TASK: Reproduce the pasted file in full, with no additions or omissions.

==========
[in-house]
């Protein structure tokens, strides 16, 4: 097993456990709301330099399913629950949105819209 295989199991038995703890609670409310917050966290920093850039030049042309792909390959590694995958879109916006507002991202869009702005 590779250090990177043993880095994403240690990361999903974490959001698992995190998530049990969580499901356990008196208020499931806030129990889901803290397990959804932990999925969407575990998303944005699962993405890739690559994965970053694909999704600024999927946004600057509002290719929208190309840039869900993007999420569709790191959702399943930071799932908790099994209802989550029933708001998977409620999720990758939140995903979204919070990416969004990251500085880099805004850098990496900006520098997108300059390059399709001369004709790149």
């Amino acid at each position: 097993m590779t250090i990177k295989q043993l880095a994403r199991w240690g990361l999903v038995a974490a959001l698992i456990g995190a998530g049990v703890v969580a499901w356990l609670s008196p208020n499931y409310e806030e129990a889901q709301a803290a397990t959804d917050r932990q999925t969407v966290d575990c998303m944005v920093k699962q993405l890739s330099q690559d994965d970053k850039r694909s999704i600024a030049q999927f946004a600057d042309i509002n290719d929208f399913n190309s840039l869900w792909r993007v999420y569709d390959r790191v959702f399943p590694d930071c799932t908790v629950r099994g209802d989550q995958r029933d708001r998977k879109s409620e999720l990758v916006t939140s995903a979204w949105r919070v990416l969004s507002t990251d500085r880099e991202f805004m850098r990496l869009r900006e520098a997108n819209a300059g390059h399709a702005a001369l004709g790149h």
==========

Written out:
[in-house]
């Protein structure tokens, strides 16, 4: 097993456990709301330099399913629950949105819209 295989199991038995703890609670409310917050966290920093850039030049042309792909390959590694995958879109916006507002991202869009702005 590779250090990177043993880095994403240690990361999903974490959001698992995190998530049990969580499901356990008196208020499931806030129990889901803290397990959804932990999925969407575990998303944005699962993405890739690559994965970053694909999704600024999927946004600057509002290719929208190309840039869900993007999420569709790191959702399943930071799932908790099994209802989550029933708001998977409620999720990758939140995903979204919070990416969004990251500085880099805004850098990496900006520098997108300059390059399709001369004709790149």
């Amino acid at each position: 097993m590779t250090i990177k295989q043993l880095a994403r199991w240690g990361l999903v038995a974490a959001l698992i456990g995190a998530g049990v703890v969580a499901w356990l609670s008196p208020n499931y409310e806030e129990a889901q709301a803290a397990t959804d917050r932990q999925t969407v966290d575990c998303m944005v920093k699962q993405l890739s330099q690559d994965d970053k850039r694909s999704i600024a030049q999927f946004a600057d042309i509002n290719d929208f399913n190309s840039l869900w792909r993007v999420y569709d390959r790191v959702f399943p590694d930071c799932t908790v629950r099994g209802d989550q995958r029933d708001r998977k879109s409620e999720l990758v916006t939140s995903a979204w949105r919070v990416l969004s507002t990251d500085r880099e991202f805004m850098r990496l869009r900006e520098a997108n819209a300059g390059h399709a702005a001369l004709g790149h």